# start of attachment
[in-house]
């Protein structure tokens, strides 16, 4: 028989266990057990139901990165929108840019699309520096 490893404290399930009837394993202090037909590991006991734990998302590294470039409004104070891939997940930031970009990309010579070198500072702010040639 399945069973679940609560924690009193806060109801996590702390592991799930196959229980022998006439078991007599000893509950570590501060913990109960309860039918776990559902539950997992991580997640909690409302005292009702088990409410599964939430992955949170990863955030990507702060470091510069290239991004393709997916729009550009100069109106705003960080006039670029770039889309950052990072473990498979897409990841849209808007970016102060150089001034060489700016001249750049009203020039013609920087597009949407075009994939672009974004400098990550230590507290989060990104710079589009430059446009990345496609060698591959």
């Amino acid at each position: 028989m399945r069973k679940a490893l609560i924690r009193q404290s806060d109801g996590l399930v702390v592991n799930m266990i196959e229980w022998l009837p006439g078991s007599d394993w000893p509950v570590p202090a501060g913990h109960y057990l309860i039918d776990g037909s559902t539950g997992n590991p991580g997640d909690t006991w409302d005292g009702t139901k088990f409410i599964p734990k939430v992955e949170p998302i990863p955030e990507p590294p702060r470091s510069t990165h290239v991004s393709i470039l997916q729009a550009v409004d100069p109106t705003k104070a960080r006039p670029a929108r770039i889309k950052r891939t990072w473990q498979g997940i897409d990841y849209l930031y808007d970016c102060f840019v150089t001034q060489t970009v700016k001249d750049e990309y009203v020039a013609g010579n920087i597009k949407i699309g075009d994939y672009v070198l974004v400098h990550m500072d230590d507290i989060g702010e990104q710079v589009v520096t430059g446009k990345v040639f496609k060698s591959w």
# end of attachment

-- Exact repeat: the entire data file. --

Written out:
[in-house]
């Protein structure tokens, strides 16, 4: 028989266990057990139901990165929108840019699309520096 490893404290399930009837394993202090037909590991006991734990998302590294470039409004104070891939997940930031970009990309010579070198500072702010040639 399945069973679940609560924690009193806060109801996590702390592991799930196959229980022998006439078991007599000893509950570590501060913990109960309860039918776990559902539950997992991580997640909690409302005292009702088990409410599964939430992955949170990863955030990507702060470091510069290239991004393709997916729009550009100069109106705003960080006039670029770039889309950052990072473990498979897409990841849209808007970016102060150089001034060489700016001249750049009203020039013609920087597009949407075009994939672009974004400098990550230590507290989060990104710079589009430059446009990345496609060698591959």
């Amino acid at each position: 028989m399945r069973k679940a490893l609560i924690r009193q404290s806060d109801g996590l399930v702390v592991n799930m266990i196959e229980w022998l009837p006439g078991s007599d394993w000893p509950v570590p202090a501060g913990h109960y057990l309860i039918d776990g037909s559902t539950g997992n590991p991580g997640d909690t006991w409302d005292g009702t139901k088990f409410i599964p734990k939430v992955e949170p998302i990863p955030e990507p590294p702060r470091s510069t990165h290239v991004s393709i470039l997916q729009a550009v409004d100069p109106t705003k104070a960080r006039p670029a929108r770039i889309k950052r891939t990072w473990q498979g997940i897409d990841y849209l930031y808007d970016c102060f840019v150089t001034q060489t970009v700016k001249d750049e990309y009203v020039a013609g010579n920087i597009k949407i699309g075009d994939y672009v070198l974004v400098h990550m500072d230590d507290i989060g702010e990104q710079v589009v520096t430059g446009k990345v040639f496609k060698s591959w």